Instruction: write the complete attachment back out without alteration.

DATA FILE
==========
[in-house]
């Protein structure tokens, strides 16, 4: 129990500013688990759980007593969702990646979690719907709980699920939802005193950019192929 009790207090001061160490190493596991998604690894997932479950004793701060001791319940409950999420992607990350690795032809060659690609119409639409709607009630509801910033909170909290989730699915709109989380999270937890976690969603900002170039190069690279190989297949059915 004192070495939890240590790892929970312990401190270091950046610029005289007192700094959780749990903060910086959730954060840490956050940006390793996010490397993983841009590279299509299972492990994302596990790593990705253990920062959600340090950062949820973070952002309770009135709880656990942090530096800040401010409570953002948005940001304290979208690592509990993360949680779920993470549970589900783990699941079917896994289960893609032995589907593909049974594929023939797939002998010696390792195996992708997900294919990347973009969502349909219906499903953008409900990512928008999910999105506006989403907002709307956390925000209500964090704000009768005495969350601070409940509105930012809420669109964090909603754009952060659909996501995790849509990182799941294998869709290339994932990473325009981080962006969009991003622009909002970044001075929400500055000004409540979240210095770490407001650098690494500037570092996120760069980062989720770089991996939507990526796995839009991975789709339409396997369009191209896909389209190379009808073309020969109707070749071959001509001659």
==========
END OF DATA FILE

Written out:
[in-house]
């Protein structure tokens, strides 16, 4: 129990500013688990759980007593969702990646979690719907709980699920939802005193950019192929 009790207090001061160490190493596991998604690894997932479950004793701060001791319940409950999420992607990350690795032809060659690609119409639409709607009630509801910033909170909290989730699915709109989380999270937890976690969603900002170039190069690279190989297949059915 004192070495939890240590790892929970312990401190270091950046610029005289007192700094959780749990903060910086959730954060840490956050940006390793996010490397993983841009590279299509299972492990994302596990790593990705253990920062959600340090950062949820973070952002309770009135709880656990942090530096800040401010409570953002948005940001304290979208690592509990993360949680779920993470549970589900783990699941079917896994289960893609032995589907593909049974594929023939797939002998010696390792195996992708997900294919990347973009969502349909219906499903953008409900990512928008999910999105506006989403907002709307956390925000209500964090704000009768005495969350601070409940509105930012809420669109964090909603754009952060659909996501995790849509990182799941294998869709290339994932990473325009981080962006969009991003622009909002970044001075929400500055000004409540979240210095770490407001650098690494500037570092996120760069980062989720770089991996939507990526796995839009991975789709339409396997369009191209896909389209190379009808073309020969109707070749071959001509001659």